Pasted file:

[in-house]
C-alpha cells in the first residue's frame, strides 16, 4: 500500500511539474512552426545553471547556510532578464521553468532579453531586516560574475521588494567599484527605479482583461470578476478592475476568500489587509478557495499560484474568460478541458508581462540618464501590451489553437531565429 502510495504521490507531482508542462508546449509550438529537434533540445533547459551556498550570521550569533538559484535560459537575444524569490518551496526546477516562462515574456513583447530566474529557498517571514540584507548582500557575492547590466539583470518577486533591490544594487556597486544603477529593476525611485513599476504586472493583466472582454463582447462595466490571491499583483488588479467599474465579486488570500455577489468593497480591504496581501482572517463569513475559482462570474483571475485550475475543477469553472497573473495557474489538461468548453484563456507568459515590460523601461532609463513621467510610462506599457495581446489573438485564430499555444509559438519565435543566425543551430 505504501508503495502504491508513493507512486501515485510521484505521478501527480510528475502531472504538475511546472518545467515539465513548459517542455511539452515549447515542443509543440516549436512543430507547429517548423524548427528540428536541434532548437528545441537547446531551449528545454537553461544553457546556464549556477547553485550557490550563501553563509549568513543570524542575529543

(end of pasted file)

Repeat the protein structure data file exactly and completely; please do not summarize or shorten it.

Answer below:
[in-house]
C-alpha cells in the first residue's frame, strides 16, 4: 500500500511539474512552426545553471547556510532578464521553468532579453531586516560574475521588494567599484527605479482583461470578476478592475476568500489587509478557495499560484474568460478541458508581462540618464501590451489553437531565429 502510495504521490507531482508542462508546449509550438529537434533540445533547459551556498550570521550569533538559484535560459537575444524569490518551496526546477516562462515574456513583447530566474529557498517571514540584507548582500557575492547590466539583470518577486533591490544594487556597486544603477529593476525611485513599476504586472493583466472582454463582447462595466490571491499583483488588479467599474465579486488570500455577489468593497480591504496581501482572517463569513475559482462570474483571475485550475475543477469553472497573473495557474489538461468548453484563456507568459515590460523601461532609463513621467510610462506599457495581446489573438485564430499555444509559438519565435543566425543551430 505504501508503495502504491508513493507512486501515485510521484505521478501527480510528475502531472504538475511546472518545467515539465513548459517542455511539452515549447515542443509543440516549436512543430507547429517548423524548427528540428536541434532548437528545441537547446531551449528545454537553461544553457546556464549556477547553485550557490550563501553563509549568513543570524542575529543